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The strangers noticed attractive features of the women they met – sparkly eyes, high cheekbones, a pleasant smile. The women are then brought back to look at the two sketches, positioned side by side. They get a bit teary about how they should value their natural beauty. The tag line: "You are more beautiful than you think."

Women have reportedly wept over this video. And who could blame them? The soft lighting and schmaltzy music were calculated to jerk those tears out come hell or high water, preferably the latter. For Dove, this latest effort in its successful Real Beauty Campaign, launched in 2004, was a highbrow social experiment. To me, it's sentimental manipulation, sentimental because it encourages women to rerun that old script of themselves as noble but underappreciated, smart but self-sabotaging, hard-working but undermined by societal beauty pressure. It's the kind of underdog myth that gets women feeling all cozy and sisterly about their dear, beleaguered psyches, which invariably need a pat on the back.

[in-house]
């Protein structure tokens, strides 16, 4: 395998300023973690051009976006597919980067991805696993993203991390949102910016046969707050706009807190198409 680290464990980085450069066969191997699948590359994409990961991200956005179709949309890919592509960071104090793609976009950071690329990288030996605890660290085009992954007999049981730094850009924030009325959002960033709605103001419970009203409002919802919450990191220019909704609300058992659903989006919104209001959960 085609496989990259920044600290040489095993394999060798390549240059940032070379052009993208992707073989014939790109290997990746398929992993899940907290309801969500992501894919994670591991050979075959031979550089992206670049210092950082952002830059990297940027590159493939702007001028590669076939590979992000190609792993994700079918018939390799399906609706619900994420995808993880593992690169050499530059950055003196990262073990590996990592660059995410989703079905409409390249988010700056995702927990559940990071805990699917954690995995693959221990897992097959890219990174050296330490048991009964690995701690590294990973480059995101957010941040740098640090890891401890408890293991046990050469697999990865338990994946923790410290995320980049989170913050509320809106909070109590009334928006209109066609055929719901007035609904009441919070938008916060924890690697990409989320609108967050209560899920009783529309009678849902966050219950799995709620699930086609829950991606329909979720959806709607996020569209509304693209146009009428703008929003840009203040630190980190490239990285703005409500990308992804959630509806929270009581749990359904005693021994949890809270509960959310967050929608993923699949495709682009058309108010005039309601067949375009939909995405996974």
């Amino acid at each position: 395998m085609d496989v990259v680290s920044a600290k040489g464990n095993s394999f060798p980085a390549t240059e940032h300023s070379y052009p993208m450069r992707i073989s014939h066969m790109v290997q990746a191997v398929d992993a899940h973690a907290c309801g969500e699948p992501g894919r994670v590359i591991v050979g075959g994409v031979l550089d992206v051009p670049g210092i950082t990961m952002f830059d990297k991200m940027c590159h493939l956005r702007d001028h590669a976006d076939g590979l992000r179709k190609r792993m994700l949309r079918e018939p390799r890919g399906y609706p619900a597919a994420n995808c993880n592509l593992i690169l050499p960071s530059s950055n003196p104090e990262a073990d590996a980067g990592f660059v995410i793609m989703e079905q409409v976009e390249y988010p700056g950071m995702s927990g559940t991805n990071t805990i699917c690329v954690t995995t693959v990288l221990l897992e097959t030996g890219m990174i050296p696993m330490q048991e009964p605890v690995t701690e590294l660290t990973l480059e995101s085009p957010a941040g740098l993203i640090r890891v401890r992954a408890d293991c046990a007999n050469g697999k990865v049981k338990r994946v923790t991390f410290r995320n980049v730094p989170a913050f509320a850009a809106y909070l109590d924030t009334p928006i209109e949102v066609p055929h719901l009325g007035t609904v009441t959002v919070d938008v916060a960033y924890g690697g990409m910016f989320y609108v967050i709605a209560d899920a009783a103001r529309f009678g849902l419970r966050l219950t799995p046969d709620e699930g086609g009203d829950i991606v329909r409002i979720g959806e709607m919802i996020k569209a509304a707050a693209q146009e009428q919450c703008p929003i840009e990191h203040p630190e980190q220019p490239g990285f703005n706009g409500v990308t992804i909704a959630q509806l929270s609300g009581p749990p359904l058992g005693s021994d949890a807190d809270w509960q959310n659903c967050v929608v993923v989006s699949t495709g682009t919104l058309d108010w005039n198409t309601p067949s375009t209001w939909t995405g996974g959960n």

The Beauty Sketches video felt out of touch not only with modern, confident women in Sheryl Sandberg's Lean In wave of feminism – some might even take it as a backlash to it – but also with the complex etiquette of vanity. Every woman knows that even if she considers herself pretty, it's inappropriate to brag about it. In an interview situation, she would never go on and on about the beauty of her eyes (hence the unlikeliness of my tongue-in-cheek script). The judgment of her would be cruel. And yet the glaring paradox is that we're living in a highly narcissistic digital culture that encourages vanity. Just have a look at the comment threads of teenaged girls on Facebook, a fascinating study in vanity manners and disingenuous modesty. Often, they will post a flattering picture of themselves looking beautiful and then express surprise when friends respond with compliments. "Really?" they will write in the thread. "Thx! U R pretty too!"